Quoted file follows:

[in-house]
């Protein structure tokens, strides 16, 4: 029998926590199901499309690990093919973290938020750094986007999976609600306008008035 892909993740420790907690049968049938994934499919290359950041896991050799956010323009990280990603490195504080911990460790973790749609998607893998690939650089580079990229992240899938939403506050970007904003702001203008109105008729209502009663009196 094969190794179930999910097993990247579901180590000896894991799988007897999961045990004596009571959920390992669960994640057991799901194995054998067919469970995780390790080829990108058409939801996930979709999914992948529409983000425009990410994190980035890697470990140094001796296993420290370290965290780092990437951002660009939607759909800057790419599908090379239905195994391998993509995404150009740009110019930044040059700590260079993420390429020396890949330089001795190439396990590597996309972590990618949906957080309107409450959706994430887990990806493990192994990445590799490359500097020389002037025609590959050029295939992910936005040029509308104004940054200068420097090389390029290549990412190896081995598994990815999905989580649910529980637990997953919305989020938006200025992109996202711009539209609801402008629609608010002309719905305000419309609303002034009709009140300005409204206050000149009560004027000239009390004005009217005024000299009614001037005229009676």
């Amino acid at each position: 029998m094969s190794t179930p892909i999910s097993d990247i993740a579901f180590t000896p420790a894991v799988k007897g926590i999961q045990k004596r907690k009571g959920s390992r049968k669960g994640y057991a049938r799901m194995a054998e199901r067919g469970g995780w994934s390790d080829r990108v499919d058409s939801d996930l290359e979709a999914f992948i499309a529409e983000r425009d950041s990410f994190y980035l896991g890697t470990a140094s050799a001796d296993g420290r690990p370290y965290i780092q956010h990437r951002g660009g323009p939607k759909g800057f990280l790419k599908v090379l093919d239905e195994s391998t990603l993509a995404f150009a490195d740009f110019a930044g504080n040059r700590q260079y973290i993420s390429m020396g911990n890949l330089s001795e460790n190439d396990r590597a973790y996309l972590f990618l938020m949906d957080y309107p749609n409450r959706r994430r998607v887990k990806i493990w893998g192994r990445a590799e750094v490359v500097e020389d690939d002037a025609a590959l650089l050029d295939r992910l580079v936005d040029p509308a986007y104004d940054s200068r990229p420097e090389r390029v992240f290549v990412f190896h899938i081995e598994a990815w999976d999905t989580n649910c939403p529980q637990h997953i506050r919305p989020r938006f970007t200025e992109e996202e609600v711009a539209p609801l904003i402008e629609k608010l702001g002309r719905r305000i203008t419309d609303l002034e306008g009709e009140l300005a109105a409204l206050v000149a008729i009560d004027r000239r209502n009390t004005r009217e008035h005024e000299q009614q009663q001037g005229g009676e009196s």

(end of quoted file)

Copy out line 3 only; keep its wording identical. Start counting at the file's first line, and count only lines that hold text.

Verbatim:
């Amino acid at each position: 029998m094969s190794t179930p892909i999910s097993d990247i993740a579901f180590t000896p420790a894991v799988k007897g926590i999961q045990k004596r907690k009571g959920s390992r049968k669960g994640y057991a049938r799901m194995a054998e199901r067919g469970g995780w994934s390790d080829r990108v499919d058409s939801d996930l290359e979709a999914f992948i499309a529409e983000r425009d950041s990410f994190y980035l896991g890697t470990a140094s050799a001796d296993g420290r690990p370290y965290i780092q956010h990437r951002g660009g323009p939607k759909g800057f990280l790419k599908v090379l093919d239905e195994s391998t990603l993509a995404f150009a490195d740009f110019a930044g504080n040059r700590q260079y973290i993420s390429m020396g911990n890949l330089s001795e460790n190439d396990r590597a973790y996309l972590f990618l938020m949906d957080y309107p749609n409450r959706r994430r998607v887990k990806i493990w893998g192994r990445a590799e750094v490359v500097e020389d690939d002037a025609a590959l650089l050029d295939r992910l580079v936005d040029p509308a986007y104004d940054s200068r990229p420097e090389r390029v992240f290549v990412f190896h899938i081995e598994a990815w999976d999905t989580n649910c939403p529980q637990h997953i506050r919305p989020r938006f970007t200025e992109e996202e609600v711009a539209p609801l904003i402008e629609k608010l702001g002309r719905r305000i203008t419309d609303l002034e306008g009709e009140l300005a109105a409204l206050v000149a008729i009560d004027r000239r209502n009390t004005r009217e008035h005024e000299q009614q009663q001037g005229g009676e009196s």